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  • Writer's pictureDonna Ford

Newborn Care Specialist, Postpartum Doula & Night Nurse - What's the difference?

Updated: Sep 27, 2021

Welcoming a new baby to your family is an exciting, joyful, and magical time. It can also be exhausting and overwhelming! Many parents look to professionals for help and guidance to get through those first important days or weeks at home with your bundle of joy.

But how do you know what type of professional you need? When researching, it can quickly become confusing; with terms like Postpartum Doula, Newborn Care Specialist, or Night Nurse flying around learning what each distinction means, and how these amazing professionals can benefit your family can be a lot to figure out. To help, we have outlined out what the differences are between each of these three designations is and how each expert plays a distinctive role in the care of a newborn and their family.

Newborn Care Specialists

The term “Newborn Care Specialist” came about in 2007 when Nanny Associations saw that it was necessary to have an appropriate referral term for people that focus on caring for newborns. Previously these individuals were called night nurses or baby nurses. However, most were not registered nurses and they lacked accreditation and could not perform the duties of a registered nurse. As such, using the term night nurse or baby nurse was both inappropriate and illegal.

In a nutshell, a Newborn Care Specialist helps to care for and nurture your baby while also providing advice and consultation around the needs of the infant, giving breastfeeding guidance, and swaddling instruction to the mother.

In most cases, the specialist works around the clock. They are supposed to maintain their presence for the child both during the day and at night. Usually, the specialist’s room is next to the babies, and in other cases, they have a bed inside the baby’s room to help with their daytime and nighttime needs.

Postpartum Doulas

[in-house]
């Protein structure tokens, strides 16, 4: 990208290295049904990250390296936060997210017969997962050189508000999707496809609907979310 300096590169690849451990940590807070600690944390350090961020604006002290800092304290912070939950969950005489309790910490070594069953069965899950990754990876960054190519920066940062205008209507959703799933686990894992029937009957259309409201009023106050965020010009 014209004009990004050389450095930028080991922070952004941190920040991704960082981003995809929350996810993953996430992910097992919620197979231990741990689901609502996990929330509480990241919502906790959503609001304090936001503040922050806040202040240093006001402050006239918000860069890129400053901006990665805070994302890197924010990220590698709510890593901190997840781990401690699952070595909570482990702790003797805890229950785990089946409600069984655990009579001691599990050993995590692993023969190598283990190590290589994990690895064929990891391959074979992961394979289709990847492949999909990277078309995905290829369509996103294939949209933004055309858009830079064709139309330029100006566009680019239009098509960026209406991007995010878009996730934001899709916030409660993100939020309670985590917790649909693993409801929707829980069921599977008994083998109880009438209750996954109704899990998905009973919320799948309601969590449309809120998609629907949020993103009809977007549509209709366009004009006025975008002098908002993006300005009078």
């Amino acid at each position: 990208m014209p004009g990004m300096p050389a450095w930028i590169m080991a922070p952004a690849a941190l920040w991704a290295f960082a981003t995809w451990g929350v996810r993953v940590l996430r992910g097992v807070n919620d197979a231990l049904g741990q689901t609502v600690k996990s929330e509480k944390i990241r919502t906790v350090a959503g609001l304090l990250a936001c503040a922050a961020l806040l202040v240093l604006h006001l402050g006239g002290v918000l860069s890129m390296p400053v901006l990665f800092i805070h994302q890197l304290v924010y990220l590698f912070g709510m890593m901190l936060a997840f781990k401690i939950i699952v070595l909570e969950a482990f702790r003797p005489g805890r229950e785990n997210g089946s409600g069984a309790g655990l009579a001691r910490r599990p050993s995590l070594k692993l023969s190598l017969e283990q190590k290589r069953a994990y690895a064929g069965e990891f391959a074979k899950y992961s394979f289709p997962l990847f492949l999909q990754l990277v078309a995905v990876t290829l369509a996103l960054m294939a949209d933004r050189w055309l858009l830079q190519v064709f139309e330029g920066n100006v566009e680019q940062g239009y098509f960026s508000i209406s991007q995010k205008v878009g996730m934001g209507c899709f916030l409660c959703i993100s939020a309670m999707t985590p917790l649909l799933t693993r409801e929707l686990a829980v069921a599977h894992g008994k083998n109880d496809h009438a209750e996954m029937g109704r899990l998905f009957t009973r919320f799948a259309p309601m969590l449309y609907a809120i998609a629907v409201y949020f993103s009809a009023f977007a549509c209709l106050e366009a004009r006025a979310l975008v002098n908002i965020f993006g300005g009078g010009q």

A Postpartum Doula has a more holistic job description than a Newborn Care Specialist. They support the mother, father or partner along with the rest of the family after the delivery of the child. They guide families and provide non-medical support on an emotional, physical, and educational level.

The Postpartum Doula walks alongside the new parent(s) with the ultimate goal of educating and building confidence in caring for life’s most precious gift- their baby/ies. They give hands-on lessons on breast and bottle feeding and other essential newborn care basics. They also help parents understand their infant’s unique cues and suggest helpful newborn sleep and processes to make the transition to parenthood as easy as possible.

The main objective for the Postpartum Doula is to ensure that the parents feel supported, confident, and joyful in their parenthood journey with their infant. They can also help with light housekeeping and the preparation of meals around the house, as well as lay the foundation for family/home harmony.

Night Nurse

A “Night Nurse” is a term that is sometimes used to refer to a Newborn Care Specialist or Postpartum Doula or simply a Nanny that does overnight services. A “Night Nurse” may not have the level of accreditation of a Newborn Care Specialist, but they are experienced in taking care of feedings, changings, and tending to the newborn throughout the night to give parents a break.

It’s important to review the resumes of each infant provider to ensure they are qualified for the tasks required and that the individual is the right fit for your growing family.

All three specialists can make an incredible difference in how the first chapter of the newborn experience plays out. Having extra assistance and support from a seasoned and educated baby expert can transform the lives of both parents and children for the better. It’s essential this transition period be positive and productive as it helps everyone involved establish an ongoing routine while warmly welcoming a new child to the family.

To find out more about how a Postpartum Doula could help your family, Click Here

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